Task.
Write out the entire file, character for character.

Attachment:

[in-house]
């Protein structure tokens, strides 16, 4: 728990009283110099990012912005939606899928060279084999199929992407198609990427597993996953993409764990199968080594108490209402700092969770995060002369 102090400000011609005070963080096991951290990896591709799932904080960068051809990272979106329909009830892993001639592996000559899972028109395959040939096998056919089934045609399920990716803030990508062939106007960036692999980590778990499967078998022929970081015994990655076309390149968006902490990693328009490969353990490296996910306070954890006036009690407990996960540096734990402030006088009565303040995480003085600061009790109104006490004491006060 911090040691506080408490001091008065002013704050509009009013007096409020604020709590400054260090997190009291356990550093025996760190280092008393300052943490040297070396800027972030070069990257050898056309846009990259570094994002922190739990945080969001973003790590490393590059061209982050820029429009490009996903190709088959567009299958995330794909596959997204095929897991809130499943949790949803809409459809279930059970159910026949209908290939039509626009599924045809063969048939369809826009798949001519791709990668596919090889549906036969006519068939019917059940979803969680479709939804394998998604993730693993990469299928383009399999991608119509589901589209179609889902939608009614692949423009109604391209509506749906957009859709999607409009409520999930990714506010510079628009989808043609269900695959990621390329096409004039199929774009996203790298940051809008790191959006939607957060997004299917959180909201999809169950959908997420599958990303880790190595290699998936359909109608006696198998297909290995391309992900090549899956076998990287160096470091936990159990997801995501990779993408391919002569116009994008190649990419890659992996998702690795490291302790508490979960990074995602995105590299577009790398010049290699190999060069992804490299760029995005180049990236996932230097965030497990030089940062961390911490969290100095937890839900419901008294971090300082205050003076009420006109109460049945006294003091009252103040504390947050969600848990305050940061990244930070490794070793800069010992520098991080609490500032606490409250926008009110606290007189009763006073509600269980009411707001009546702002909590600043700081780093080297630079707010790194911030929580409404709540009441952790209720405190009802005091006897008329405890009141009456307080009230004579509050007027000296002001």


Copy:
[in-house]
């Protein structure tokens, strides 16, 4: 728990009283110099990012912005939606899928060279084999199929992407198609990427597993996953993409764990199968080594108490209402700092969770995060002369 102090400000011609005070963080096991951290990896591709799932904080960068051809990272979106329909009830892993001639592996000559899972028109395959040939096998056919089934045609399920990716803030990508062939106007960036692999980590778990499967078998022929970081015994990655076309390149968006902490990693328009490969353990490296996910306070954890006036009690407990996960540096734990402030006088009565303040995480003085600061009790109104006490004491006060 911090040691506080408490001091008065002013704050509009009013007096409020604020709590400054260090997190009291356990550093025996760190280092008393300052943490040297070396800027972030070069990257050898056309846009990259570094994002922190739990945080969001973003790590490393590059061209982050820029429009490009996903190709088959567009299958995330794909596959997204095929897991809130499943949790949803809409459809279930059970159910026949209908290939039509626009599924045809063969048939369809826009798949001519791709990668596919090889549906036969006519068939019917059940979803969680479709939804394998998604993730693993990469299928383009399999991608119509589901589209179609889902939608009614692949423009109604391209509506749906957009859709999607409009409520999930990714506010510079628009989808043609269900695959990621390329096409004039199929774009996203790298940051809008790191959006939607957060997004299917959180909201999809169950959908997420599958990303880790190595290699998936359909109608006696198998297909290995391309992900090549899956076998990287160096470091936990159990997801995501990779993408391919002569116009994008190649990419890659992996998702690795490291302790508490979960990074995602995105590299577009790398010049290699190999060069992804490299760029995005180049990236996932230097965030497990030089940062961390911490969290100095937890839900419901008294971090300082205050003076009420006109109460049945006294003091009252103040504390947050969600848990305050940061990244930070490794070793800069010992520098991080609490500032606490409250926008009110606290007189009763006073509600269980009411707001009546702002909590600043700081780093080297630079707010790194911030929580409404709540009441952790209720405190009802005091006897008329405890009141009456307080009230004579509050007027000296002001």